Why Early Abortion Matters

A Woman Who Ended Her Pregnancy within 12 Hours from Finding Out with Her Partner 

Why coming in early matters

DOCTOR:

why-early-abortion-mattersSo, you just finished a procedure about a half hour ago, and I thought something that would be important to talk about is how quickly you came in after finding out that you were pregnant. So, could you say a little more about that – when you found out – what the process was about getting in our door and getting this done?

PATIENT:

Yeah. So, I had a feeling for I guess, a couple of weeks, and found out last night – took a couple of tests – and figured out that I was pregnant and getting in as soon as possible was the most important thing for me. Because, I knew anymore time to think about it and my head would spin.

I was just completely immersed in this whole ethical kind of thought process and I think the best personal decision was to go ahead and get an abortion at this time. And, I was just so lucky to find you guys, and to be able to call immediately, be taken care of in such a thoughtful manner, and be able to just do what I needed to do, as soon as possible.

D: So, you found out last night, at what time?

P: Oh gosh, it was probably like 7 o’clock.

PARTNER: 7:00 pm

D: Okay and then you called at 7 this morning?

P: Yeah.

D: And you were here in my office – at 8:30?

Why Our Office?

P: Yeah and this is after calling about 10 different places in New York – doing a lot of research online – I guess, calling the top first results page – everyone – making a couple of appointments – and just didn’t feel very comfortable with anyone I talked to – or not being able to get ahold of anyone.

The email – I sent a couple of email requests to make appointments and that didn’t seem very like – reliable to me. I wasn’t going to wait around for someone to respond to an email, that’s ridiculous.

So, the fact that I was able to call at 7:00 am – was really, really important.

PTR: It was great.

Abortion politics and how laws differ in different states in the United States

D: It’s a controversial topic.  You may know some states require 24 hour waiting periods.

P: Oh, I didn’t know that.

D: Yes, it’s what they call the TRAP laws – Targeted Regulation of Abortion Providers.  They’re often in states where it’s harder to get an abortion, so people have to travel.

They have to talk to them – and then leave – and come back 24 hours later, sometimes encountering protesters twice.

It’s a passion of mine because I feel like it’s very paternalistic to think that you don’t know when you want to end your pregnancy, that somebody else needs to to tell you that you have to wait 24 hours.

I just thought maybe you have some thoughts on that, having just gone through what you went through.

P: I would be very agitated to find that out. I clearly was not educated enough about the laws in different states. I’m actually from Kentucky originally, so definitely there are more conservative policies there, and I’m use to this being a controversial topic, in social circles. So, I cannot possibly imagine being told that I would have to wait

PTR: 24 hours

P: I think – because for me time was of the essence.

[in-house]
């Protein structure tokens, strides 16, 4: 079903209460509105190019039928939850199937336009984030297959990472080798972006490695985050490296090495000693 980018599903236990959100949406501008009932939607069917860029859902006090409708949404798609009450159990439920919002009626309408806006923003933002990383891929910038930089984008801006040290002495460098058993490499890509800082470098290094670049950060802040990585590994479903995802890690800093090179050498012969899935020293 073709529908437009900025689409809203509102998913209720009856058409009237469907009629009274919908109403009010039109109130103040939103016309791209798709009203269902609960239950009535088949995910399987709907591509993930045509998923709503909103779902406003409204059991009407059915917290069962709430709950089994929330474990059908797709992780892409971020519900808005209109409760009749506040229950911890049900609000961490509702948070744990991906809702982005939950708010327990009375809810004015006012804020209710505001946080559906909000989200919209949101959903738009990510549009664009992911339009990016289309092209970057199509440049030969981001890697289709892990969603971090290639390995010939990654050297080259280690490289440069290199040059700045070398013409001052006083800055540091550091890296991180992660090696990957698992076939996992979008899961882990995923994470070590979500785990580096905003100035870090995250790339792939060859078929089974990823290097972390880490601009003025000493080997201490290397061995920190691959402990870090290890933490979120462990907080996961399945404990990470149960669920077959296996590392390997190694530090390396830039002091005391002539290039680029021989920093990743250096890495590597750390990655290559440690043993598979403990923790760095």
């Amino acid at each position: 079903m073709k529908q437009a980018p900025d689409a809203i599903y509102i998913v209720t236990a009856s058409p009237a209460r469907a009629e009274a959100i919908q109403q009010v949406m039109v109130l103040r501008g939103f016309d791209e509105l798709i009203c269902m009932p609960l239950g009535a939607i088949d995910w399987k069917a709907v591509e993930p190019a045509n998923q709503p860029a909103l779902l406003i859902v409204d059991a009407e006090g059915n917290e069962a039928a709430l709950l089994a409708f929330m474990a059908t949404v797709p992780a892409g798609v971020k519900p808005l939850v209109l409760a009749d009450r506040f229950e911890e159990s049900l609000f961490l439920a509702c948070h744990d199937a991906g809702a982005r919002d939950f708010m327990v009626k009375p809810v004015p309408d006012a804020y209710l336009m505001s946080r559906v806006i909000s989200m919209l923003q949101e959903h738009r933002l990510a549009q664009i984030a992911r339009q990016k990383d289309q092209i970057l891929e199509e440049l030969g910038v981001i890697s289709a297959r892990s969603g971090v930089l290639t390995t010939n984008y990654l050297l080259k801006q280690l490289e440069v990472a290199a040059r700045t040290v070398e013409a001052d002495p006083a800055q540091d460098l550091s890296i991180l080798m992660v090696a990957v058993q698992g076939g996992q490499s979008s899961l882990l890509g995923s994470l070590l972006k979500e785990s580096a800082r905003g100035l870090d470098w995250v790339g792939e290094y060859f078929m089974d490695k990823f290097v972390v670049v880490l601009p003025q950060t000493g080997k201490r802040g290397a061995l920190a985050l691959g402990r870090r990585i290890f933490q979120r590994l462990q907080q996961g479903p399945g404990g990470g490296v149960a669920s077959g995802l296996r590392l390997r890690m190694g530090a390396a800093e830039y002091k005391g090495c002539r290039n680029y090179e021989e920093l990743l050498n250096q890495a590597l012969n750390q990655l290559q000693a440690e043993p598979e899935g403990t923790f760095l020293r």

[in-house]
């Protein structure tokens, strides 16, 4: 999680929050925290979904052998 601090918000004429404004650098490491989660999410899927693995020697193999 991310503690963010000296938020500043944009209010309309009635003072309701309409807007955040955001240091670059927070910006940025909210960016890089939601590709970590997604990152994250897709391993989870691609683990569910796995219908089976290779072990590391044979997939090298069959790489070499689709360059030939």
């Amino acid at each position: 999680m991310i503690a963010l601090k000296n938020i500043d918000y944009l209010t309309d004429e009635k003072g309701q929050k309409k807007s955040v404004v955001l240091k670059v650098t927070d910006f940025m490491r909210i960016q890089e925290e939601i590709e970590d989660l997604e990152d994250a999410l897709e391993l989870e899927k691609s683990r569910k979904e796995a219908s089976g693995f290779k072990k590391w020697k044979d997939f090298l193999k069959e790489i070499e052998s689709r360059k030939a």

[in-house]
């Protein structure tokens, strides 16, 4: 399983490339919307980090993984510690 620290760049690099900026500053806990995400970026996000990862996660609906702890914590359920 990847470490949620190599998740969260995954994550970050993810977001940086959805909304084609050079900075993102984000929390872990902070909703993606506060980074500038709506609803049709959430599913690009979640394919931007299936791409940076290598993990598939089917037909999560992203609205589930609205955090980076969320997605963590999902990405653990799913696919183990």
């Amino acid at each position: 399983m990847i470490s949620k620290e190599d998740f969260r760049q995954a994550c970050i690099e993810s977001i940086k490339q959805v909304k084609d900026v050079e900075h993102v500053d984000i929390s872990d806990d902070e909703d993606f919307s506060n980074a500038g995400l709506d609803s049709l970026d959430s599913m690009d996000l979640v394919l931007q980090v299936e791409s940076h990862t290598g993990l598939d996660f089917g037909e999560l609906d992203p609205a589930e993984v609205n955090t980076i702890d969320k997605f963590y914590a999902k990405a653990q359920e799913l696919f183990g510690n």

D: Can you say more? Why was time of the essence? More emotionally?

Emotional Decision

P: Definitely, emotionally. As we kind of discussed, hormone wise I have probably been acting kind of funny recently. I think emotionally it would’ve made a big difference.

D: It seems to me for many women and I personally would have been in this situation – my experience is, it’s extremely hard to know you’re pregnant and know you want to end it and not be able to do that. It’s kind of hard to go on with any else going on in your life. Would you agree with that?

P: Yeah! For me, it’s a complete focus. This would dictate my entire life. Not to say I don’t ever want to make the alternative decision in the future – but I should have that control. I should be able to determine that time, I believe.

D: Yes.

P: I don’t think it’s anyone else’s decision.

D:  I was saying to you, I was particularly happy that you saw the pregnancy test, you knew what you wanted to do and you came in and took care of it. I was saying that, some of my more difficult patients have been women that get that pregnancy test. They pretty much have that same initial reaction but then they second guess it. For one week, two weeks, three weeks, four weeks – and I just had this woman who had been going back and forth, back and forth for six weeks. She was just completely tortured, and by the time she got in here, compared to everyone else she is the one who is really having the hardest time recovering from this.

P: I can understand that, it’s just a maternal feeling. I think it’s natural that we want to reproduce right? And I could completely have that same reaction.

D: The hormones are very confusing. That’s what I say to women who are on the fence is, it’s going to get harder to make your decision not easier, because your hormones double every 48 hours. So, in a week you’re hormones are 16 times what they would’ve been today, so just keep that in mind. If you think it’s going to become clearer, what you want to do, it actually becomes harder and harder to do the procedure. I think women sometimes just second guess that initial intuitive response, to seeing the pregnancy test. I think most women know quite quickly but then they because, of our culture and what’s out there women often go through this kind of torture decision making process.